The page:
TALAHASSEE -- Miami-Dade lawmakers had their share of differences during the 60-day legislative session. But when they came together, they almost always delivered.
The 24-member Miami-Dade delegation helped stave off rate increases for policyholders of Citizens Property Insurance Corp. They fought to protect the Home Rule powers of their county. And they made sure Miami-Dade’s cultural, civic and educational institutions were well represented in the state’s $74.5 billion budget.
Miami-Dade delegation director Alex Dominguez called this year’s budget successes “unprecedented” in recent history.
“The delegation set appropriations priorities and achieved all of them,” Dominguez said.
The Miami-Dade delegation is the state’s largest. Its members have a long history of infighting, particularly among lawmakers from the same political party.
There were a handful of issues that divided the delegation this year, including a closely watched bill that would have given the Miami Dolphins up to $390 million in taxpayer dollars for a stadium upgrade.
Delegation chairman Rep. Eddy Gonzalez, R-Hialeah, and Rep. Erik Fresen, R-Miami, sponsored the proposal, but several of their fellow Republicans vehemently opposed it. Reps. Carlos Trujillo and Michael Bileca, both Miami Republicans, were among the most vocal critics of the bill, likening it to “corporate welfare.”
In the end, lack of support from the delegation was one of several reasons the Dolphins stadium effort did not gain traction in Tallahassee.
Equally divisive: a proposal to allow Miami Children’s Hospital to circumvent state rules and build a 10-bed maternity ward for women with high-risk pregnancies.
Gonzalez made the case that some babies ought to be delivered at Miami Children’s so they can have immediate access to the neonatal intensive care unit. But he met resistance from members of his own delegation, who painted the move as a cash grab by the hospital.
The debate on the House floor resembled a food fight among Miami-Dade legislators. But Gonzalez and other supporters prevailed, and the proposal is now headed to Gov. Rick Scott.
Despite those differences, Miami-Dade lawmakers were united when it came to the budget.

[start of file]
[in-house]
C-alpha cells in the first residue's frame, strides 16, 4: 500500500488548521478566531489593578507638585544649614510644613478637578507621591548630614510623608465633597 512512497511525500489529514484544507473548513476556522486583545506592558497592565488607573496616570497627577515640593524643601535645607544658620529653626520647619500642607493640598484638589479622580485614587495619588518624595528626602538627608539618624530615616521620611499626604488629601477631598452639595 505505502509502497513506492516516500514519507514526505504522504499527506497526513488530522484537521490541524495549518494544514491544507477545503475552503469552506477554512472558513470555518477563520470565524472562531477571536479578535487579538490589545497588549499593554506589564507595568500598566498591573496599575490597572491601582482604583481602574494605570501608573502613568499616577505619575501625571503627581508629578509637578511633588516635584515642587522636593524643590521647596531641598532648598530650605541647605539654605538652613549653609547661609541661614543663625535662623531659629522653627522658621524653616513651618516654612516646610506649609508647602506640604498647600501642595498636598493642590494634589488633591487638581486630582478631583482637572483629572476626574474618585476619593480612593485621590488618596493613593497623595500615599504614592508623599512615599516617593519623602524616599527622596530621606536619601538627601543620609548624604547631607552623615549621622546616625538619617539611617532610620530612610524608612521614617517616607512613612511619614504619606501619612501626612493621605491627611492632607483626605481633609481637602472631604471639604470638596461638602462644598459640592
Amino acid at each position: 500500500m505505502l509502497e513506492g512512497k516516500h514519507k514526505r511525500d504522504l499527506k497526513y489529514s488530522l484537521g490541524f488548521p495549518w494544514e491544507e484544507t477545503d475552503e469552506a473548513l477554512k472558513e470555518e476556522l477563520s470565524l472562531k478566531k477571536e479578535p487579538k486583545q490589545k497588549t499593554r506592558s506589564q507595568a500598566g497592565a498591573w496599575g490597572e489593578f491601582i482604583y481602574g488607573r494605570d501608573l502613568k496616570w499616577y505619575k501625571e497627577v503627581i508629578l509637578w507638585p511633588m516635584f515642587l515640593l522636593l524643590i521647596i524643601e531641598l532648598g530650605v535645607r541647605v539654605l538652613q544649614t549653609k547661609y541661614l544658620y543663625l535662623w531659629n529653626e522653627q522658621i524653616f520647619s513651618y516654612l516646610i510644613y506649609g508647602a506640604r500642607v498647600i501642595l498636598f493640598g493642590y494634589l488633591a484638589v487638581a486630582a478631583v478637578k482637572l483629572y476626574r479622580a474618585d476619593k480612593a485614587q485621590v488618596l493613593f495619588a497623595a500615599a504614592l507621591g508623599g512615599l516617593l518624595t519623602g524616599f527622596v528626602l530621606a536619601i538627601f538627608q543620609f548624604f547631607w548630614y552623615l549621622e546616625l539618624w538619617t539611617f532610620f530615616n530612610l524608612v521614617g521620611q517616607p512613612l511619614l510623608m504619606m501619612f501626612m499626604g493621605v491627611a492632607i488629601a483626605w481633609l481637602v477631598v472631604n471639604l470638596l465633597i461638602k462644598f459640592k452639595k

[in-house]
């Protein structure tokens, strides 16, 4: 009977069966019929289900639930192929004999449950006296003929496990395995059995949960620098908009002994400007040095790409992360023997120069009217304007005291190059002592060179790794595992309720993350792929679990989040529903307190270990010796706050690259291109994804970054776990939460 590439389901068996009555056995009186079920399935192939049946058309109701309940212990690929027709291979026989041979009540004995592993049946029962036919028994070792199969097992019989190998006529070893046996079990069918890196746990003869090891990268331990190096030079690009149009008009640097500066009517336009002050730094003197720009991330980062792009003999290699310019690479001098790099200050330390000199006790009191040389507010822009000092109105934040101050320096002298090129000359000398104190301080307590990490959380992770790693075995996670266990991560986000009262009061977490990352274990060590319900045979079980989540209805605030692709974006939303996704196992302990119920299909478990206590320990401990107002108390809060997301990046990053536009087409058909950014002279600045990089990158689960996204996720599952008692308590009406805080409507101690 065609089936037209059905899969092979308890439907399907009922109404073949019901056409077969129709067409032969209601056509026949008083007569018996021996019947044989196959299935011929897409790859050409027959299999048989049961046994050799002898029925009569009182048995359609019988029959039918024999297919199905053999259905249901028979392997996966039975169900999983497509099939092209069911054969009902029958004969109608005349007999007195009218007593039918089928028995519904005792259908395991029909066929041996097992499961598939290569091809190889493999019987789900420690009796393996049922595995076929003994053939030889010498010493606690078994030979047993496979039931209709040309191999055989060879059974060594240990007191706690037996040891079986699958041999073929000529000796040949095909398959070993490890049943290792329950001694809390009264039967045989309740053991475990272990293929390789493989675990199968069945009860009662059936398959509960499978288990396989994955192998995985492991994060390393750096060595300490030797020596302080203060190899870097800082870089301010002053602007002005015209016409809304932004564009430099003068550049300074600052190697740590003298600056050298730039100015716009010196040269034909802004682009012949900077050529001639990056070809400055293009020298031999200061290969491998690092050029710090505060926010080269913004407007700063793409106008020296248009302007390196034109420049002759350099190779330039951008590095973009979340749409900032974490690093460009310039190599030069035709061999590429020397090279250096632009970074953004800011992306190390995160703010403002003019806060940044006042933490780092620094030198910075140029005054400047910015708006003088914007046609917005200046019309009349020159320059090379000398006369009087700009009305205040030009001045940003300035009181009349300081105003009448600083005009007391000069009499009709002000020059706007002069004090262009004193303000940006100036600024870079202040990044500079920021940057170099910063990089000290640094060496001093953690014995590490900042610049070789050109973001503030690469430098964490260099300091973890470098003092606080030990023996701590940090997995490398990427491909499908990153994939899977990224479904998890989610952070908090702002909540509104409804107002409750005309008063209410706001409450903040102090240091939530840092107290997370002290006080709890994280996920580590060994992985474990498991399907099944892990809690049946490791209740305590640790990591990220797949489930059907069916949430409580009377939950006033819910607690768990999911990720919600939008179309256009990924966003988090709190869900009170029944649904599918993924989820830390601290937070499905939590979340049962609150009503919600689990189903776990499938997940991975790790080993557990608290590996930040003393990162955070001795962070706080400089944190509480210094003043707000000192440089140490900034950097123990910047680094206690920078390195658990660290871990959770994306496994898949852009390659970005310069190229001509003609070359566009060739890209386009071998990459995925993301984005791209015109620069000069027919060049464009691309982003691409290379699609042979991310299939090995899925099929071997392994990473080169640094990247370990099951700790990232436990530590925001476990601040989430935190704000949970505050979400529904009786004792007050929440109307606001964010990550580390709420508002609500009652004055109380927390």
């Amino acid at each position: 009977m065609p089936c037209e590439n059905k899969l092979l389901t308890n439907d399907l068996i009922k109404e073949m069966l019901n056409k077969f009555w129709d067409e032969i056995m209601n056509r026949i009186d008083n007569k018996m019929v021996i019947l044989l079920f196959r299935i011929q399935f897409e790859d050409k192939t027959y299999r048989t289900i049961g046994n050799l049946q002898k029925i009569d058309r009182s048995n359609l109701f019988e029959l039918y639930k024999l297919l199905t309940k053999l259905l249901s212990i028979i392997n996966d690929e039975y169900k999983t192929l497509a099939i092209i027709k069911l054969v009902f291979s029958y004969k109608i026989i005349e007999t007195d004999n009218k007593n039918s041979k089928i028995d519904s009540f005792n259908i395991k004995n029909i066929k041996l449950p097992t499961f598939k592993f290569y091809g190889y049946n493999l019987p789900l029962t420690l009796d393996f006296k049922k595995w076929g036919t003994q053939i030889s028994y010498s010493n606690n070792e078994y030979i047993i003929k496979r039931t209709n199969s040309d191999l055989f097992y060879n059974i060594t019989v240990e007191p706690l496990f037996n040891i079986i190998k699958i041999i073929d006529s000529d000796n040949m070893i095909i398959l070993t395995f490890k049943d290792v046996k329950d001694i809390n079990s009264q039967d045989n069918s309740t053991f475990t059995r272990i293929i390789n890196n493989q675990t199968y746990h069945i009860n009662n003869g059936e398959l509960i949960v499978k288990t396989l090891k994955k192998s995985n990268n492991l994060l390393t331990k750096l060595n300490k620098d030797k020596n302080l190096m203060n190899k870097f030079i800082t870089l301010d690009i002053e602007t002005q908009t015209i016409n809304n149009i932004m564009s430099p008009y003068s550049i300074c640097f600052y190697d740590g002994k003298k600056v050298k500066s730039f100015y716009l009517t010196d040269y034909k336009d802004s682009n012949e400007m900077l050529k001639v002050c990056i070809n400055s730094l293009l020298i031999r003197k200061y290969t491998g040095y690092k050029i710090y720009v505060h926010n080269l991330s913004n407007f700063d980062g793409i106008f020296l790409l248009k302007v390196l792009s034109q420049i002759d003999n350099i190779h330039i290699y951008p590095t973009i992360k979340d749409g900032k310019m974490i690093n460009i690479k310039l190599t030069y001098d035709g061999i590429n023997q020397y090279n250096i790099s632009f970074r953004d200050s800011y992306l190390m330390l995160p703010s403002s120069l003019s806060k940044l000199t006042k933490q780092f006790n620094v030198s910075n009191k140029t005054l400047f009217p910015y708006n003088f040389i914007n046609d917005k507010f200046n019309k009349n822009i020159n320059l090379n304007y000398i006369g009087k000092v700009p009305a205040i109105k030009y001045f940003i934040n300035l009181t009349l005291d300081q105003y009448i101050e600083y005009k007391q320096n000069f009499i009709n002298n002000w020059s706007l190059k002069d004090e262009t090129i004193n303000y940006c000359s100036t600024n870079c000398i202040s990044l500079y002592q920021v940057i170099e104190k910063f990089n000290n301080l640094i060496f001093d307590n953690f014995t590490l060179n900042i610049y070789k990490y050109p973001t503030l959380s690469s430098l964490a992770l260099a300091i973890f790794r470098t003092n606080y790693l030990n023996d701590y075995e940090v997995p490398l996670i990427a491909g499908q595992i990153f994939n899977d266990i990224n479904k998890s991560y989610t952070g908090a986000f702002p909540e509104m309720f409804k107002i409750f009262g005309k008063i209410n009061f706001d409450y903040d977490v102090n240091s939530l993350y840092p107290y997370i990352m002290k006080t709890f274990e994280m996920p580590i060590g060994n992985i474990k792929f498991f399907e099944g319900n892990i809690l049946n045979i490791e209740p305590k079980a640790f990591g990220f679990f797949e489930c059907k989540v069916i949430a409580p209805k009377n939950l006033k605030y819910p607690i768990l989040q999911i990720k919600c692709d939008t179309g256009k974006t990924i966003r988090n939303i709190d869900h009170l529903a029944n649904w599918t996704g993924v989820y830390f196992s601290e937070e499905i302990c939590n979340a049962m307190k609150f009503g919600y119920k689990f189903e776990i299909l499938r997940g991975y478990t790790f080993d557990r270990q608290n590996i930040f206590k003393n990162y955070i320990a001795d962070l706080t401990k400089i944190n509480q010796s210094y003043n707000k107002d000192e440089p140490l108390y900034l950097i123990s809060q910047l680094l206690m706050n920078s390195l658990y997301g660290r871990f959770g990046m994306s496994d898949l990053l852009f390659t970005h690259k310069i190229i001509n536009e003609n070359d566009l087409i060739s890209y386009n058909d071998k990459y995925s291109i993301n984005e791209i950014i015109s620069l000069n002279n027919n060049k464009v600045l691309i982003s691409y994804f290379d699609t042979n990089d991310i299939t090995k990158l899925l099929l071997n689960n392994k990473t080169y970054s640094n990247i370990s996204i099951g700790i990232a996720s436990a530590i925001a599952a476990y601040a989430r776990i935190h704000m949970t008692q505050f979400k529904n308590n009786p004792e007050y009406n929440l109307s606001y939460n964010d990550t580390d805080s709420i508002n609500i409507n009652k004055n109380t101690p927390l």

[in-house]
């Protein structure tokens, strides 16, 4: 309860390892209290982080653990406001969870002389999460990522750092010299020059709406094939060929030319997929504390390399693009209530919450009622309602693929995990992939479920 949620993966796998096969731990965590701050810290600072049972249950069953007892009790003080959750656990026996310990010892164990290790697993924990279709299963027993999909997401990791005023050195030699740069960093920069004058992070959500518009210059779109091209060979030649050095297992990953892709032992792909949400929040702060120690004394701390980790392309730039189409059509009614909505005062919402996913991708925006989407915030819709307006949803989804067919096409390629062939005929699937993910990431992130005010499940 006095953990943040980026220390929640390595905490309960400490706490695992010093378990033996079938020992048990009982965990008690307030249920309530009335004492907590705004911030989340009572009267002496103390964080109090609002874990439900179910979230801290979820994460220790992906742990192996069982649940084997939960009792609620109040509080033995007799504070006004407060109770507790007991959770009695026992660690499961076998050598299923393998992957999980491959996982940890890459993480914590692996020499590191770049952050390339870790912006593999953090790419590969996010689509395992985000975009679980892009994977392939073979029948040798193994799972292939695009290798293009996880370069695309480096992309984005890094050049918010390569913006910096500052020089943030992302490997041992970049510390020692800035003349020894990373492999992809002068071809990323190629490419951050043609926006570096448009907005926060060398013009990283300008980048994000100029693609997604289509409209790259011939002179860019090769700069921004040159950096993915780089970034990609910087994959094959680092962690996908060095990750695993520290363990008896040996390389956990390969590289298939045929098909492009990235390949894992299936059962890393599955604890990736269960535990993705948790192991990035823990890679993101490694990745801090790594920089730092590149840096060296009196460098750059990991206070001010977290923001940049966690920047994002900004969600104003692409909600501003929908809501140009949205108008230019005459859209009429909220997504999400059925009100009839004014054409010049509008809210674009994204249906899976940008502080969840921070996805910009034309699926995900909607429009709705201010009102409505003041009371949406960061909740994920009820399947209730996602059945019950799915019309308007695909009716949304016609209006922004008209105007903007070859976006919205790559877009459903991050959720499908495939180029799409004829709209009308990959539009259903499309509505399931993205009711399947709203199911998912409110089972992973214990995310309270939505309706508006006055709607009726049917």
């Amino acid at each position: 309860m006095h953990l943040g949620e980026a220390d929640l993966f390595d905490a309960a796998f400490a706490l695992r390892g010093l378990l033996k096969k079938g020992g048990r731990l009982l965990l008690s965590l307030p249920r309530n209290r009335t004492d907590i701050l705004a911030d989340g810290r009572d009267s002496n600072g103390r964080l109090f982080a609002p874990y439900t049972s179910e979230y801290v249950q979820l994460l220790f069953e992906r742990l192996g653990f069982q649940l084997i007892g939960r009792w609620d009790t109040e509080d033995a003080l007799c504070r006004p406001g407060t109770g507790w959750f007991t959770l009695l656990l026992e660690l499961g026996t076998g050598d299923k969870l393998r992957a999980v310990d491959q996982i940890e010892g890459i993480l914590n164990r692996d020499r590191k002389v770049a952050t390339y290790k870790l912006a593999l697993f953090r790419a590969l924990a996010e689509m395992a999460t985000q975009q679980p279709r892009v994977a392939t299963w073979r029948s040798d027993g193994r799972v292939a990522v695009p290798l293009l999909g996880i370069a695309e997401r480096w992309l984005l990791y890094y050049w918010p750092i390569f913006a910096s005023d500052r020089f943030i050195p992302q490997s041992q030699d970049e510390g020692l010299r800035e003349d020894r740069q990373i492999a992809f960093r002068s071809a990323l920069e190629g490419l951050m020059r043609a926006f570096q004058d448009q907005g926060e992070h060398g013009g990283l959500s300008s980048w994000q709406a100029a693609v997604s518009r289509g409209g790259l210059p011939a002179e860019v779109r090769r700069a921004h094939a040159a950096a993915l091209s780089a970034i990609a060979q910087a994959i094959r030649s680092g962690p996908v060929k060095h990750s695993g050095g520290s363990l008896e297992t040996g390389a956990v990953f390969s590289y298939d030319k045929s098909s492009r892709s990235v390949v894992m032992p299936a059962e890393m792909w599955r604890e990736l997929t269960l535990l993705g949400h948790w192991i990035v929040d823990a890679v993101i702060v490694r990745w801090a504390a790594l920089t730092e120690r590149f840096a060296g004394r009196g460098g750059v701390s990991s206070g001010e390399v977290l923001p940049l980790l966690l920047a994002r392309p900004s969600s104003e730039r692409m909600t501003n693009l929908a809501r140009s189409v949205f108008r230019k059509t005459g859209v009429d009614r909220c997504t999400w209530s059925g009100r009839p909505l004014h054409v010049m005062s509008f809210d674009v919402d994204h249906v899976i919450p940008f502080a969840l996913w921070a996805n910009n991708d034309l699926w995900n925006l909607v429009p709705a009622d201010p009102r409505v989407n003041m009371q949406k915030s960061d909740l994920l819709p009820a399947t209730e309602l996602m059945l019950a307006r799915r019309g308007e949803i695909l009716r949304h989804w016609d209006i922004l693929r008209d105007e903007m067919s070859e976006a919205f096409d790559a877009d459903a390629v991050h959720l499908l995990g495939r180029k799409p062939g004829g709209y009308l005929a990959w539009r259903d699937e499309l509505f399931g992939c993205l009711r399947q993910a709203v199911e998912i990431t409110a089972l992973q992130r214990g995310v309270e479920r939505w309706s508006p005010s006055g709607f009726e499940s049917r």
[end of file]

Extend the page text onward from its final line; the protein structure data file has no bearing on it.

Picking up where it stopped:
More than three dozen of the county’s priority items made their way onto the final spending plan, including $1.42 million for the University of Miami/Nova Southeastern University Center for Autism and Related Disabilities; $1.35 million for Our Kids of Miami-Dade and Monroe; $1 million for the Bay of Pigs Museum, and $1.2 million for the League Against Cancer. The medical school at Florida International University won more than $30 million — an increase of $750,000 over last year.
“The Dade delegation really did play a role in a lot of local projects,” said Rep. José Javier Rodríguez, a Miami Democrat
Miami-Dade lawmakers also played a major role in fighting rate increases for Citizens policyholders.
The Florida Senate wanted to jack up rates for new customers, including immediate hikes of up to 90 percent for people living in some parts of Miami-Dade County. But the Dade delegation worked behind the scenes to soften the measure, which eventually passed after the rate-hike provisions were stripped.
“The Miami-Dade delegation was pivotal in not having a rate increase,” said Rep. Frank Artiles, R-Miami.
Said Rodríguez: “It was our No. 1 issue. That was something that the Dade delegation was really flexing our muscle on.”
At the same time, Miami-Dade lawmakers worked to oppose state laws targeting local programs like Miami-Dade’s “wage theft” prevention ordinance and “living wage” mandates. Thanks to their efforts, the wage-theft bill was rewritten to explicitly exempt Miami-Dade County. It later died in the Senate.
Miami-Dade lawmakers weren’t able to deliver on a bill seeking to allow the county to levy a voter-approved half-penny sales tax. The revenue would have supported construction and maintenance projects at Miami Dade College.
Fresen, the House sponsor, said the proposal never received a hearing in the lower chamber because House Democrats demanded every bill be read in full for two days last week. The filibuster-like technique was meant as a protest over healthcare reform.
But local Democrats said it wasn’t their fault.
“The fact is, this bill should have been heard long before the last week of session,’’ Miami-Dade Democratic Party Chair Annette Taddeo-Goldstein said. “This is a colossal failure of leadership by Erik Fresen, who should have pushed Speaker [Will] Weatherford to hear the bill during the last two days of session, like so many other bills were.”
Still, delegation chairman Gonzalez said he was pleased by his colleagues’ overall showing.
“We were obviously on different sides on a few issues,” Gonzalez said. “But overall, it was a great year for Miami-Dade. We weren’t able to get 10 out of 10, but nine out of 10 isn’t too bad.”
Miami Herald staff writer Kathleen McGrory can be reached at kmcgrory@MiamiHerald.com.